Sleep is an essential part of a healthy and productive life. For children who are growing and developing, beginning the day with a solid foundation of a good night’s sleep is crucial. At NECC, ensuring that happens falls on the residential counselors.
“We often say that our goal is to set our students up for success, and fundamentally that starts with the residential counselors,” shared Shawn O’Brien, director of residential services. “Getting a solid, age-appropriate night of rest so our students can be as engaged as possible is the best way to set our students up to learn. The residential counselors are setting the tone for the next day by creating an environment that is conducive for our students to get a quality night of rest.”
O’Brien knows firsthand the important function residential counselors play in student success at NECC. He began his career at NECC as a residential counselor 24 years ago. “Part of my rapport with the residential counselors is that I was one of them, and that I understand the unique demands and challenges of the position. And like them, I was older when I found this career and came into the job with a lot of life experience.”
While teachers usually come to NECC as early career talent, residential counselors come at various stages of career and life; many are already established caretakers. In O’Brien’s case, he took time off when his mother was sick, and after she passed a few years later, he was finally able to finish his degree. He was in the process of taking a job working with troubled youth when he saw an ad for NECC.
“I didn’t know much about autism at that point, so I decided to apply to be a residential counselor rather than a teacher, to see what it was like,” he said.
After a year working as a residential counselor, O’Brien moved into an administrative role, becoming a specialist and lead specialist before he was named director 18 years ago. The Residential Services department serves as a support system for the residential teams, both teachers and residential counselors. And while both those positions care for NECC students, they are very different.
“The role of the residential counselor varies from that of a teacher because teachers work on skill acquisition, while residential counselors are in more of a surrogate parent role, creating a nurturing environment for our students,” O’Brien shared. “For example, residential counselors are there to comfort the kids when they wake up in the middle of the night, whether it be from being scared or sick.”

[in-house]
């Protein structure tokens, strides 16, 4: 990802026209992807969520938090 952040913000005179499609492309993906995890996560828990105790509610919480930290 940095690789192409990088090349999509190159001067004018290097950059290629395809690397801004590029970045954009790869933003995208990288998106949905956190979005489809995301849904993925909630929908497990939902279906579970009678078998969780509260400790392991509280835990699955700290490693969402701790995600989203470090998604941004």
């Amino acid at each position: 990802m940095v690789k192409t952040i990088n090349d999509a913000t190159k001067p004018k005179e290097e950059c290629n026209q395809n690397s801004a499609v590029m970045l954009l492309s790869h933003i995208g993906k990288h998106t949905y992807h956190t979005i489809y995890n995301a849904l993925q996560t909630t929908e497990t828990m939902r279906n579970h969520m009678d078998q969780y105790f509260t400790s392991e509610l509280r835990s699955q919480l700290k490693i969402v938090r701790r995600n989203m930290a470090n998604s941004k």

Sleep issues are a common challenge for NECC students, according to O’Brien, and if a student doesn’t receive quality sleep, the likelihood of problem behavior increases. An uptick in these behaviors can lead to a disruption in students’ daily programming.
“The data our residential counselors collect during the night and share with our nursing staff and clinicians is so important to creating a sleep program for our students,” he said. “The feedback from residential counselors can be crucial in adjusting treatment programs to help our students get the most rest and be the most productive during the school day.”
Having an impact on the students, even in the smallest way, is O’Brien’s favorite part of his job. “At the end of the day, everything we do starts and ends with our students,” he said. “We’re all a team, and we need to maximize what we can do for our students to help them live their best lives. I love being part of the team that helps them be as successful as they possibly can be.”
This article appeared in the Spring 2023 issue of NECC’s Insight newsletter.
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